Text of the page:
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Jacksonville UniversityOffice of Admissions

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Department of World Languages, Literatures, and Cultures

Division of Humanities

Jacksonville University
2800 University Blvd N.
Jacksonville, Florida, 32211

Tel. 904-256-7102

Designed by prof. Jorge. M. 2011. Jacksonville University.

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According to the most recent National Council of La Raza’s Executive Report on the current state of Latino child well-being in the United States, “Although Latino children make up 22% of the total population under age 18, they account for 33% of all children living in poverty”. (NCLR, iii)  In spite of the fact that most Latino children are U.S. Citizens, a vast majority live within immigrant families with at least one foreign-born parent. Often times, this will limit children’s access to benefits they are eligible for, including health care and education. Due to the domestic intricacies, cultural gaps, and social misconceptions, Latino children are disadvantaged in the educational system from an early age, and only 55% graduate from high school with a regular diploma1.

Nonetheless, a select few make it out of the barrio and into the boarding school setting. According to the National Association of Independent Schools Annual Stats Online Statistics Survey for the 2009-2010 Academic year, only 3.2% of the student population in member schools was of Latino/Hispanic origins2. Although the numbers do not represent a critical mass, there is a moral obligation on the part of school administrators and educators to ensure the success of this group of students in the educational community.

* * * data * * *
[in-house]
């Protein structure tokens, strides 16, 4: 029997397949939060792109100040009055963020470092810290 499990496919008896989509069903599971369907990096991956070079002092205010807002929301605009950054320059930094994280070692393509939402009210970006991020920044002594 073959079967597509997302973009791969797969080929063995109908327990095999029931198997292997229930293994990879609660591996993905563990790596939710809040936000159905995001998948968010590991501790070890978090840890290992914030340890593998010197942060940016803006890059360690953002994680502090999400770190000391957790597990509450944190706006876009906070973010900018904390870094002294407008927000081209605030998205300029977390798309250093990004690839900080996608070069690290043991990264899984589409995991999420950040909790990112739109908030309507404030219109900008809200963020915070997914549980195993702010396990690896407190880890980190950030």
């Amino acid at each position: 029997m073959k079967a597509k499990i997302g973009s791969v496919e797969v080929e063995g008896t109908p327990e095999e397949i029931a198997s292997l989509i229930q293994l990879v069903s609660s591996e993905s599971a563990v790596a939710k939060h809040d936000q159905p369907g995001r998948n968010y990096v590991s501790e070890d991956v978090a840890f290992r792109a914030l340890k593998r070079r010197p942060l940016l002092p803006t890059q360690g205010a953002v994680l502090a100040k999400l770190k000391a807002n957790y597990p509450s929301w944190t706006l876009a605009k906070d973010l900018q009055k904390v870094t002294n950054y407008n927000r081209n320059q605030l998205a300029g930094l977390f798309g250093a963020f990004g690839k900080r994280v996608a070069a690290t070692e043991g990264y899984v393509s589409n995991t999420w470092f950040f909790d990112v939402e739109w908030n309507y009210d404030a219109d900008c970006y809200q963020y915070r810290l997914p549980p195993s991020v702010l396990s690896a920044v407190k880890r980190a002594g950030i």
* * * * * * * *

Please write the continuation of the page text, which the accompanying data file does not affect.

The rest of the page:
Since the seventeenth century The Religious Society of Friends has been at the forefront of exercising that moral obligation. Although a small religious community, Quakers have had a major impact in social policies and education around the nation and around the world. “As the Bible puts it, in Christ (that is, in true spiritual consciousness) there is neither “Jew nor Greek,” male nor female, slave nor free; there is instead that of God in every one. The Quakers took this to heart.”3 

Westtown School, nestled in West Chester Pennsylvania is the nation’s oldest, and continuously operating boarding school. It is a residential and academic institution that upholds principles of social equity to proactively address issues of social integration, academic achievement, cultural adaptation, and leadership development. In fact, twenty percent of the Upper School population is comprised by students of color, many of whom are Latinos.

In response to the needs of a growing multicultural community and guided by Quaker principles, the school administration founded the Families of Color (FOC) in 2001. It is an organization comprised of parents, teachers, administrators, and high school student leaders. Its main objective is to provide a support network for students, parents, and faculty of color while offering events and initiatives designed to forge deeper unity within the Westtown community through multicultural dialogue, art and education. In April of 2011, the group changed its name to the Families for Multicultural Community (FMC) which more accurately reflects its spirit of inclusion in its efforts to celebrate and enhance Westtown’s commitment to diversity.

Another institutional effort to bridge the gap from barrio to boarding school has been the creation of the Full Access Fund which enables students on financial aid to participate entirely in Westtown’s programs. In addition to that, the FMC provides boarding students of color with host families from the parent body. Also, there are many student organizations and affinity groups to support assimilation and acculturation to the boarding school setting under the guidance of the office of the Dean of Students.

At Westtown School, supporting the minority student population is much more than isolated efforts on the part of admissions officers. It is part of an institutional paradigm and intentional focus on developing programs that ensure student success. Westtown does not claim to have found the answer, however  the belief that the Light within every human being represents nothing less than a bond linking all in spiritual equality and brotherhood guides daily life in a learning community.


1. National Council of La Raza, America’s Future: Latino Child Well-Being in Numbers and Trends, April 28, 2010.




National Council of La Raza, America’s Future: Latino Child Well-Being in Numbers and Trends, April 28, 2010.

Bridging the Gap Toward

Achievement at Westtown School

By Mónica Ruiz-Meléndez, Ph.D

Mónica Ruiz-Meléndez, Ph.D , Westtown School, Chair, World Languages Department.